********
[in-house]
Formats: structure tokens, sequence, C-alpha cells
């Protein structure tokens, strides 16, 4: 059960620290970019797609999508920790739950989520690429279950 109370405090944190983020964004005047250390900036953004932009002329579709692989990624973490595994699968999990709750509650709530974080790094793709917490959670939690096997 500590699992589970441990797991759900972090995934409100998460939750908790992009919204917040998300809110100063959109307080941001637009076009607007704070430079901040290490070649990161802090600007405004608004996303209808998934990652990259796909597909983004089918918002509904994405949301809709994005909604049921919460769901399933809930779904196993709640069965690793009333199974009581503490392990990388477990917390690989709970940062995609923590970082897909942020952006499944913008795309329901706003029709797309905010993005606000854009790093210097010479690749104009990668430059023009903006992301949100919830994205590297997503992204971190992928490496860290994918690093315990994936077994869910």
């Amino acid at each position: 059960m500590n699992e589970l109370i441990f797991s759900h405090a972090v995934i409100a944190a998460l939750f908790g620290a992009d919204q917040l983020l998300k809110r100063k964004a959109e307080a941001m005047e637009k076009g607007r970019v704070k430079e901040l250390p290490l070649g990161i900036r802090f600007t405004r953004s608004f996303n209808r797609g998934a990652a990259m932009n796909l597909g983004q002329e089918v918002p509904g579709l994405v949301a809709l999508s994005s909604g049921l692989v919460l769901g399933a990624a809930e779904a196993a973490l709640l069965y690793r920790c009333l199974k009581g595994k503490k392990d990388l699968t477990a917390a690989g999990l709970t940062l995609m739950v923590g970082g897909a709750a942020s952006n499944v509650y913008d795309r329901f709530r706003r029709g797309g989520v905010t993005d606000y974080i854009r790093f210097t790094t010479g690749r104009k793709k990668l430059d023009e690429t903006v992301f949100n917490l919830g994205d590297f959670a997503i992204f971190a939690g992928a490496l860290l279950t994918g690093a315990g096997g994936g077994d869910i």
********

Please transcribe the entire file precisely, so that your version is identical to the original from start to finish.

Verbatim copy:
[in-house]
Formats: structure tokens, sequence, C-alpha cells
């Protein structure tokens, strides 16, 4: 059960620290970019797609999508920790739950989520690429279950 109370405090944190983020964004005047250390900036953004932009002329579709692989990624973490595994699968999990709750509650709530974080790094793709917490959670939690096997 500590699992589970441990797991759900972090995934409100998460939750908790992009919204917040998300809110100063959109307080941001637009076009607007704070430079901040290490070649990161802090600007405004608004996303209808998934990652990259796909597909983004089918918002509904994405949301809709994005909604049921919460769901399933809930779904196993709640069965690793009333199974009581503490392990990388477990917390690989709970940062995609923590970082897909942020952006499944913008795309329901706003029709797309905010993005606000854009790093210097010479690749104009990668430059023009903006992301949100919830994205590297997503992204971190992928490496860290994918690093315990994936077994869910």
């Amino acid at each position: 059960m500590n699992e589970l109370i441990f797991s759900h405090a972090v995934i409100a944190a998460l939750f908790g620290a992009d919204q917040l983020l998300k809110r100063k964004a959109e307080a941001m005047e637009k076009g607007r970019v704070k430079e901040l250390p290490l070649g990161i900036r802090f600007t405004r953004s608004f996303n209808r797609g998934a990652a990259m932009n796909l597909g983004q002329e089918v918002p509904g579709l994405v949301a809709l999508s994005s909604g049921l692989v919460l769901g399933a990624a809930e779904a196993a973490l709640l069965y690793r920790c009333l199974k009581g595994k503490k392990d990388l699968t477990a917390a690989g999990l709970t940062l995609m739950v923590g970082g897909a709750a942020s952006n499944v509650y913008d795309r329901f709530r706003r029709g797309g989520v905010t993005d606000y974080i854009r790093f210097t790094t010479g690749r104009k793709k990668l430059d023009e690429t903006v992301f949100n917490l919830g994205d590297f959670a997503i992204f971190a939690g992928a490496l860290l279950t994918g690093a315990g096997g994936g077994d869910i």